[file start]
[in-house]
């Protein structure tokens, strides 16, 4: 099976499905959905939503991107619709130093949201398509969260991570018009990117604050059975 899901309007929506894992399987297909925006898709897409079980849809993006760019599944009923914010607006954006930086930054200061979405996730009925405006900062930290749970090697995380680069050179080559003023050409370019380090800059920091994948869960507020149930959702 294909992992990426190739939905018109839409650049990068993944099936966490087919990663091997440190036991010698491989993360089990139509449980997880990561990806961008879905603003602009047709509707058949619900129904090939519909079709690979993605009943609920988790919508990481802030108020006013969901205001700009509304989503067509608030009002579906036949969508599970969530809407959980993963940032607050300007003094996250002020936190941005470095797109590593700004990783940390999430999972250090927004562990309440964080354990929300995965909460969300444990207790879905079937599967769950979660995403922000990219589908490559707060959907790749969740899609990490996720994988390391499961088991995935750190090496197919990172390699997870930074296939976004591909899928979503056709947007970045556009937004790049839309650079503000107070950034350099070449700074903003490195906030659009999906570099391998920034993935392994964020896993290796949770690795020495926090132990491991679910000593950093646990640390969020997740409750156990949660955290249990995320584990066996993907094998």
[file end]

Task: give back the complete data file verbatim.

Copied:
[in-house]
């Protein structure tokens, strides 16, 4: 099976499905959905939503991107619709130093949201398509969260991570018009990117604050059975 899901309007929506894992399987297909925006898709897409079980849809993006760019599944009923914010607006954006930086930054200061979405996730009925405006900062930290749970090697995380680069050179080559003023050409370019380090800059920091994948869960507020149930959702 294909992992990426190739939905018109839409650049990068993944099936966490087919990663091997440190036991010698491989993360089990139509449980997880990561990806961008879905603003602009047709509707058949619900129904090939519909079709690979993605009943609920988790919508990481802030108020006013969901205001700009509304989503067509608030009002579906036949969508599970969530809407959980993963940032607050300007003094996250002020936190941005470095797109590593700004990783940390999430999972250090927004562990309440964080354990929300995965909460969300444990207790879905079937599967769950979660995403922000990219589908490559707060959907790749969740899609990490996720994988390391499961088991995935750190090496197919990172390699997870930074296939976004591909899928979503056709947007970045556009937004790049839309650079503000107070950034350099070449700074903003490195906030659009999906570099391998920034993935392994964020896993290796949770690795020495926090132990491991679910000593950093646990640390969020997740409750156990949660955290249990995320584990066996993907094998």